The Process


Buy a Business Process

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1. Execute Non-Disclosure and/or Confidentiality Agreement

Confidentiality in the business sale process is extremely important for most sellers. Buyers who respect the confidentiality requirements and make it clear to the seller that they will comply will have an advantage over buyers who take this issue casually. Sunbelt Business Brokers Richmond will provide a standard Non-Disclosure/Confidentiality Agreement for your review and approval.

2. Buyer provides summary financial information and profile

This information is important for your Business Broker, the business Seller and you, the Buyer. Being as accurate as possible with this information will eliminate wasting time looking at businesses that aren’t a good fit for the buyer. Our Business Brokers have the experience to guide buyers to businesses which they have the best chance for a successful transaction. A Buyer’s financial situation will have a huge influence on the options available to a business buyer.

3. Business buyer receives confidential information regarding specific businesses

Refer to item 1 above for the importance of maintaining confidentiality. The information a buyer receives at this stage will be detailed and highly sensitive. The information should include the name, location and financial summary information about the business. In addition, many businesses for sale will have a Confidential Business Review (CBR) which may include more in depth information including industry, market and competitor information.

4. Conference with the seller

Once a buyer has reviewed the CBR and has decided they have a serious interest in trying to determine if they want to buy that business, it’s usually a good idea for the buyer and seller to meet personally. This meeting has two purposes. 1) The buyer can look at the facilities and 2) The buyer and seller can discuss the day-to-day operations on the business, including the duties of the seller. The buyer needs to find out quickly if they feel like they can replace the skills of the seller once the seller has left the business.

5. How do business buyers structure and finance a deal when they buy a business?

Most small businesses are sold with either seller financing, a SBA Guaranteed Loan from the Small Business Administration or a combination of both. Occasionally buyers will pay all cash from their own funds when buying a business. This is typically done when the business buyer uses their 401(k) money to purchase a business. Current IRS rules allow this to be done without incurring taxes on withdrawals. Please consult with a CPA firm that specializes in 401(k) rollovers for buying a business. Click here for more information about using your 401k to invest in your own business.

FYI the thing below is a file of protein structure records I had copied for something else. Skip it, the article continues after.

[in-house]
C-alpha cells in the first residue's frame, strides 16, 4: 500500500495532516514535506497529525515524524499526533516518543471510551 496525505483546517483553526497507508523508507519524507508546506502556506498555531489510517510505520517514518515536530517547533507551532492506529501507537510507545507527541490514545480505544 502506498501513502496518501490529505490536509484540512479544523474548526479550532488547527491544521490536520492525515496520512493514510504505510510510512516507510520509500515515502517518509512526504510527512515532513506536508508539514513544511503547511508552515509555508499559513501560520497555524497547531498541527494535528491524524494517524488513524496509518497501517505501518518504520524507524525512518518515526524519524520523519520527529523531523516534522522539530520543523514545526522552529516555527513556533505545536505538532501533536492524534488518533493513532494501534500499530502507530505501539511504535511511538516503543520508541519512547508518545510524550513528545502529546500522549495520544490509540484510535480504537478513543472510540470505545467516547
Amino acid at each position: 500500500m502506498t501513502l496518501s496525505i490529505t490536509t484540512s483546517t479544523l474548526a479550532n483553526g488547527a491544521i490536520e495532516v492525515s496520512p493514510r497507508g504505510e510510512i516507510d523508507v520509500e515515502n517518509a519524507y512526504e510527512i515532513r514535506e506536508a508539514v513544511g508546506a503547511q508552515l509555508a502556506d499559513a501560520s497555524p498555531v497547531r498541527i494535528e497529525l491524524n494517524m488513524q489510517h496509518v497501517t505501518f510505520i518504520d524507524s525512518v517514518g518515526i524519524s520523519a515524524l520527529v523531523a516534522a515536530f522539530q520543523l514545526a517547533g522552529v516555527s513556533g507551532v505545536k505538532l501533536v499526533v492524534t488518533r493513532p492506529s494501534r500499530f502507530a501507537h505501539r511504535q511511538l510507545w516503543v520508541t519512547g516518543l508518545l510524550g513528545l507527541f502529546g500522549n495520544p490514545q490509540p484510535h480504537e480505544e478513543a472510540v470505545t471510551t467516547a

A  SBA Guaranteed Loan from a bank participating in the Small Business Administrations Loan Guarantee Program is often the best choice for the buyer and seller. The loans are normally for 10 years and are priced at the Prime Lending Rate plus 2.5% – 2.75%. The advantages for a buyer is that the SBA will provide a 10 year loan with a down payment far lower than a seller would accept if the buyer wants the seller to provide the financing.


6. Offers, LOI or terms sheet proposals

At this point the buyer generally has enough information to decide if they would like to make a Contingent Offer on the business. This offer can be in any number of different forms. Here is a general description of some of the common types:

Offer To Purchase (OTP): This is a fill-in the blank type of form used often by business brokers. Its designed to cover all the basic elements of typical offers.

Letter of Intent: Commonly called LOIs, these are often written by attorneys and are similar in nature to an OTP in that they cover many basic elements of a possible transaction.

Terms Sheet: This is a detailed list that begins to form the terms of an offer. In general,it just outlines the price, payment terms and time elements. If buyer and seller agree on the term sheets elements the next step is generally drafting an LOI.


7. Buyer and seller due diligence (DD)

The Buyer will prepare a request list for information they need in order to make the final decision to purchase. Often this list is prepared with the buyer’s accountant and/or any bank where the buyer plans to try to obtain financing.

The Seller often also does DD on the buyer. Some sellers request background checks, credit reports and other information from Buyers. Sellers often want to know that they are selling the business to people who will treat the employees well, take care of the customers and continue the good name of the business.

8. Final sale documents

Once the parties have completed their Due Diligence, the attorneys need to prepare final closing documents which are used to clearly define the elements of a transaction and any agreements between the parties. In addition to other documents based on the specific transaction these closing documents normally include a Purchase Agreement, Non-compete agreement, Bill of Sale and Training and Transition agreement. Upon signing of these documents and the completion of any obligations related to them the sale is considered closed.

9. Post closing

During the post-closing period the Buyer (now the new owner) and the Seller (now the former owner) work together to accomplish the obligations spelled out in the closing documents. The buyer and seller management of this process is extremely important in creating a transition that preserves the relationships with employees, customers and vendors.